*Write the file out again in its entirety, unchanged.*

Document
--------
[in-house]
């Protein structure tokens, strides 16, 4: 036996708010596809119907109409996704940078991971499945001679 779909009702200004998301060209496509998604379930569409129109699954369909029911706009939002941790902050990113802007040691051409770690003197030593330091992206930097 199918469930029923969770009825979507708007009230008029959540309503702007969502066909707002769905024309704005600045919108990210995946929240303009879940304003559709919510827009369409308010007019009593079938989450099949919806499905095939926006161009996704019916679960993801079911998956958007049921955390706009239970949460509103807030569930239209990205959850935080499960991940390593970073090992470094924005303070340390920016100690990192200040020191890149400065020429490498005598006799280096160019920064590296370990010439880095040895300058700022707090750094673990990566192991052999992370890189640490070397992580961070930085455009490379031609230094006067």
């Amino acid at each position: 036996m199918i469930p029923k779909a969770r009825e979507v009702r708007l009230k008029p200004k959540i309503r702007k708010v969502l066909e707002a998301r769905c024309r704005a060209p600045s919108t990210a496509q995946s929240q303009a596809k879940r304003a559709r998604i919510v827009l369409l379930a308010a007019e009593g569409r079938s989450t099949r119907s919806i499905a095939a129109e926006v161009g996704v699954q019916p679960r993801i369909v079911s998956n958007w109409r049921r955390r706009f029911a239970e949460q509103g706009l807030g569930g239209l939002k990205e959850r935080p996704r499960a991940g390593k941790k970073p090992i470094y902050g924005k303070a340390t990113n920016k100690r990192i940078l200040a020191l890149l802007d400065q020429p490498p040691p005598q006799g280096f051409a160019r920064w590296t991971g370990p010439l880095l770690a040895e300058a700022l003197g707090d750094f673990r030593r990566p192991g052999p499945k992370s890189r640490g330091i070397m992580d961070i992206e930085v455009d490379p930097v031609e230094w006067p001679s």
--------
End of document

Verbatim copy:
[in-house]
């Protein structure tokens, strides 16, 4: 036996708010596809119907109409996704940078991971499945001679 779909009702200004998301060209496509998604379930569409129109699954369909029911706009939002941790902050990113802007040691051409770690003197030593330091992206930097 199918469930029923969770009825979507708007009230008029959540309503702007969502066909707002769905024309704005600045919108990210995946929240303009879940304003559709919510827009369409308010007019009593079938989450099949919806499905095939926006161009996704019916679960993801079911998956958007049921955390706009239970949460509103807030569930239209990205959850935080499960991940390593970073090992470094924005303070340390920016100690990192200040020191890149400065020429490498005598006799280096160019920064590296370990010439880095040895300058700022707090750094673990990566192991052999992370890189640490070397992580961070930085455009490379031609230094006067």
């Amino acid at each position: 036996m199918i469930p029923k779909a969770r009825e979507v009702r708007l009230k008029p200004k959540i309503r702007k708010v969502l066909e707002a998301r769905c024309r704005a060209p600045s919108t990210a496509q995946s929240q303009a596809k879940r304003a559709r998604i919510v827009l369409l379930a308010a007019e009593g569409r079938s989450t099949r119907s919806i499905a095939a129109e926006v161009g996704v699954q019916p679960r993801i369909v079911s998956n958007w109409r049921r955390r706009f029911a239970e949460q509103g706009l807030g569930g239209l939002k990205e959850r935080p996704r499960a991940g390593k941790k970073p090992i470094y902050g924005k303070a340390t990113n920016k100690r990192i940078l200040a020191l890149l802007d400065q020429p490498p040691p005598q006799g280096f051409a160019r920064w590296t991971g370990p010439l880095l770690a040895e300058a700022l003197g707090d750094f673990r030593r990566p192991g052999p499945k992370s890189r640490g330091i070397m992580d961070i992206e930085v455009d490379p930097v031609e230094w006067p001679s």